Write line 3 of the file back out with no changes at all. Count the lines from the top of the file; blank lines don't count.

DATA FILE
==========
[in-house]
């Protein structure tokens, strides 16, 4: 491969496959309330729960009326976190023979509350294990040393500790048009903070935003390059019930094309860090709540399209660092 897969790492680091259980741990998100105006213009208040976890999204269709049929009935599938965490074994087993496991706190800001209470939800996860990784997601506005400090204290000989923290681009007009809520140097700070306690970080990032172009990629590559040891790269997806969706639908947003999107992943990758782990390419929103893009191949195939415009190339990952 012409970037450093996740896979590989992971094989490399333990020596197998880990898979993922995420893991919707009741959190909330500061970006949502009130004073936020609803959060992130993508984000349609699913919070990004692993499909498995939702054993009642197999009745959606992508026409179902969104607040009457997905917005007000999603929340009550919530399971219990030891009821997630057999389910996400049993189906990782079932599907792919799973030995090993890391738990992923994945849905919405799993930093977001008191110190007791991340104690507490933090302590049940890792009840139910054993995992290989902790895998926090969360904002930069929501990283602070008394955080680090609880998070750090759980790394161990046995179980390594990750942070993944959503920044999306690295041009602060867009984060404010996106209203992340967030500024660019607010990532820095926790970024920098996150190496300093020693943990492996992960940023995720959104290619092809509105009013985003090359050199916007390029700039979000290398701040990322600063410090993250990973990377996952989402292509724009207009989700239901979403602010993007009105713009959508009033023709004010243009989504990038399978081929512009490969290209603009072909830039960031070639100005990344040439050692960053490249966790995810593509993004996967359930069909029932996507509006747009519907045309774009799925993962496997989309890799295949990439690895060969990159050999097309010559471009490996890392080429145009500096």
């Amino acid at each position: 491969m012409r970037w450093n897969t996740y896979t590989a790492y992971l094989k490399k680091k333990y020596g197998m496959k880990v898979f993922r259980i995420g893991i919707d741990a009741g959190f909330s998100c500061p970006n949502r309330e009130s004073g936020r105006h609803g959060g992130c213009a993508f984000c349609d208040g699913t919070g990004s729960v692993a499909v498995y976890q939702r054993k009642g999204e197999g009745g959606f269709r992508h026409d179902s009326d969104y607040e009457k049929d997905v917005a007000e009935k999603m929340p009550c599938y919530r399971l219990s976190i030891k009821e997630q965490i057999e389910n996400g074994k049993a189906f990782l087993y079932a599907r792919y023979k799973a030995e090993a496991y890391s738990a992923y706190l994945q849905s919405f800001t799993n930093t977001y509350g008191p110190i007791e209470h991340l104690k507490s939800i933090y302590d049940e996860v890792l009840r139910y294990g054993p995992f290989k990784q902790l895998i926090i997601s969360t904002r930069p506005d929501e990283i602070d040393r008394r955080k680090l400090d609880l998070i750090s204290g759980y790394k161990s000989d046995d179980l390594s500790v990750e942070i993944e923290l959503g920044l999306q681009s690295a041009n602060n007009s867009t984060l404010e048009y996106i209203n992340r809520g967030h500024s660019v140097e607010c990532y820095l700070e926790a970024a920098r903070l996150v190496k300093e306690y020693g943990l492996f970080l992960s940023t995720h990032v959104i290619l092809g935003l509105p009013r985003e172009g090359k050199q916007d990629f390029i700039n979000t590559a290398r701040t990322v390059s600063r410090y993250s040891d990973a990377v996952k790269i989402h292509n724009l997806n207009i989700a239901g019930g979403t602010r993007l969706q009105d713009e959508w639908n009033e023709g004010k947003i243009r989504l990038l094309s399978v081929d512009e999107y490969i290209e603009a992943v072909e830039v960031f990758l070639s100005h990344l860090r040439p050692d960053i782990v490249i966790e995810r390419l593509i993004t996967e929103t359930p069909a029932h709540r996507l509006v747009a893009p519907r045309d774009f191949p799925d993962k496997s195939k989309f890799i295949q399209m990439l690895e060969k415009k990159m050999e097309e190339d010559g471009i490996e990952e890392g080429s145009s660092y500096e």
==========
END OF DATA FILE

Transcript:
């Amino acid at each position: 491969m012409r970037w450093n897969t996740y896979t590989a790492y992971l094989k490399k680091k333990y020596g197998m496959k880990v898979f993922r259980i995420g893991i919707d741990a009741g959190f909330s998100c500061p970006n949502r309330e009130s004073g936020r105006h609803g959060g992130c213009a993508f984000c349609d208040g699913t919070g990004s729960v692993a499909v498995y976890q939702r054993k009642g999204e197999g009745g959606f269709r992508h026409d179902s009326d969104y607040e009457k049929d997905v917005a007000e009935k999603m929340p009550c599938y919530r399971l219990s976190i030891k009821e997630q965490i057999e389910n996400g074994k049993a189906f990782l087993y079932a599907r792919y023979k799973a030995e090993a496991y890391s738990a992923y706190l994945q849905s919405f800001t799993n930093t977001y509350g008191p110190i007791e209470h991340l104690k507490s939800i933090y302590d049940e996860v890792l009840r139910y294990g054993p995992f290989k990784q902790l895998i926090i997601s969360t904002r930069p506005d929501e990283i602070d040393r008394r955080k680090l400090d609880l998070i750090s204290g759980y790394k161990s000989d046995d179980l390594s500790v990750e942070i993944e923290l959503g920044l999306q681009s690295a041009n602060n007009s867009t984060l404010e048009y996106i209203n992340r809520g967030h500024s660019v140097e607010c990532y820095l700070e926790a970024a920098r903070l996150v190496k300093e306690y020693g943990l492996f970080l992960s940023t995720h990032v959104i290619l092809g935003l509105p009013r985003e172009g090359k050199q916007d990629f390029i700039n979000t590559a290398r701040t990322v390059s600063r410090y993250s040891d990973a990377v996952k790269i989402h292509n724009l997806n207009i989700a239901g019930g979403t602010r993007l969706q009105d713009e959508w639908n009033e023709g004010k947003i243009r989504l990038l094309s399978v081929d512009e999107y490969i290209e603009a992943v072909e830039v960031f990758l070639s100005h990344l860090r040439p050692d960053i782990v490249i966790e995810r390419l593509i993004t996967e929103t359930p069909a029932h709540r996507l509006v747009a893009p519907r045309d774009f191949p799925d993962k496997s195939k989309f890799i295949q399209m990439l690895e060969k415009k990159m050999e097309e190339d010559g471009i490996e990952e890392g080429s145009s660092y500096e």